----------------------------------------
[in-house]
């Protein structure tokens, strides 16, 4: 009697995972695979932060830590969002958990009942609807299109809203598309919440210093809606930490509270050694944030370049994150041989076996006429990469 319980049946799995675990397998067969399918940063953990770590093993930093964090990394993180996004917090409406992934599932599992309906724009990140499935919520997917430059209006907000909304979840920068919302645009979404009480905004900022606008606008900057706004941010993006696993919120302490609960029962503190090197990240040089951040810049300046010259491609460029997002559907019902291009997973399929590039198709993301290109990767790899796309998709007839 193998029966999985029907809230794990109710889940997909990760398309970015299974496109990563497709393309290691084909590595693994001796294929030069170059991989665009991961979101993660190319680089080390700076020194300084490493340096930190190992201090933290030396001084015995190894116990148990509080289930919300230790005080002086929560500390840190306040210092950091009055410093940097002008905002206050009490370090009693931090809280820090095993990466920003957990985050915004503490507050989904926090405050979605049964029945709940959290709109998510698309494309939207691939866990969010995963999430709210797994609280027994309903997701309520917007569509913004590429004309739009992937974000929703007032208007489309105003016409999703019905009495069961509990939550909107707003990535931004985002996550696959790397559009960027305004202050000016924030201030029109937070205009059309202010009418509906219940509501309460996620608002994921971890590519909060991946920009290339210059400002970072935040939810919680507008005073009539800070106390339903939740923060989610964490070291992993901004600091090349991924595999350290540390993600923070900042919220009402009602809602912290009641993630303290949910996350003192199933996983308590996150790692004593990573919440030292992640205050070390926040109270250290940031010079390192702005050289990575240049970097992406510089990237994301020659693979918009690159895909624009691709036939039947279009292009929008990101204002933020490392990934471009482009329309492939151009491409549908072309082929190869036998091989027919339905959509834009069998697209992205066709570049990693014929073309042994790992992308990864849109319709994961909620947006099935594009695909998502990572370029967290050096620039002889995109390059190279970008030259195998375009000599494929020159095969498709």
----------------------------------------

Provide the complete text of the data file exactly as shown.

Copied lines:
[in-house]
């Protein structure tokens, strides 16, 4: 009697995972695979932060830590969002958990009942609807299109809203598309919440210093809606930490509270050694944030370049994150041989076996006429990469 319980049946799995675990397998067969399918940063953990770590093993930093964090990394993180996004917090409406992934599932599992309906724009990140499935919520997917430059209006907000909304979840920068919302645009979404009480905004900022606008606008900057706004941010993006696993919120302490609960029962503190090197990240040089951040810049300046010259491609460029997002559907019902291009997973399929590039198709993301290109990767790899796309998709007839 193998029966999985029907809230794990109710889940997909990760398309970015299974496109990563497709393309290691084909590595693994001796294929030069170059991989665009991961979101993660190319680089080390700076020194300084490493340096930190190992201090933290030396001084015995190894116990148990509080289930919300230790005080002086929560500390840190306040210092950091009055410093940097002008905002206050009490370090009693931090809280820090095993990466920003957990985050915004503490507050989904926090405050979605049964029945709940959290709109998510698309494309939207691939866990969010995963999430709210797994609280027994309903997701309520917007569509913004590429004309739009992937974000929703007032208007489309105003016409999703019905009495069961509990939550909107707003990535931004985002996550696959790397559009960027305004202050000016924030201030029109937070205009059309202010009418509906219940509501309460996620608002994921971890590519909060991946920009290339210059400002970072935040939810919680507008005073009539800070106390339903939740923060989610964490070291992993901004600091090349991924595999350290540390993600923070900042919220009402009602809602912290009641993630303290949910996350003192199933996983308590996150790692004593990573919440030292992640205050070390926040109270250290940031010079390192702005050289990575240049970097992406510089990237994301020659693979918009690159895909624009691709036939039947279009292009929008990101204002933020490392990934471009482009329309492939151009491409549908072309082929190869036998091989027919339905959509834009069998697209992205066709570049990693014929073309042994790992992308990864849109319709994961909620947006099935594009695909998502990572370029967290050096620039002889995109390059190279970008030259195998375009000599494929020159095969498709």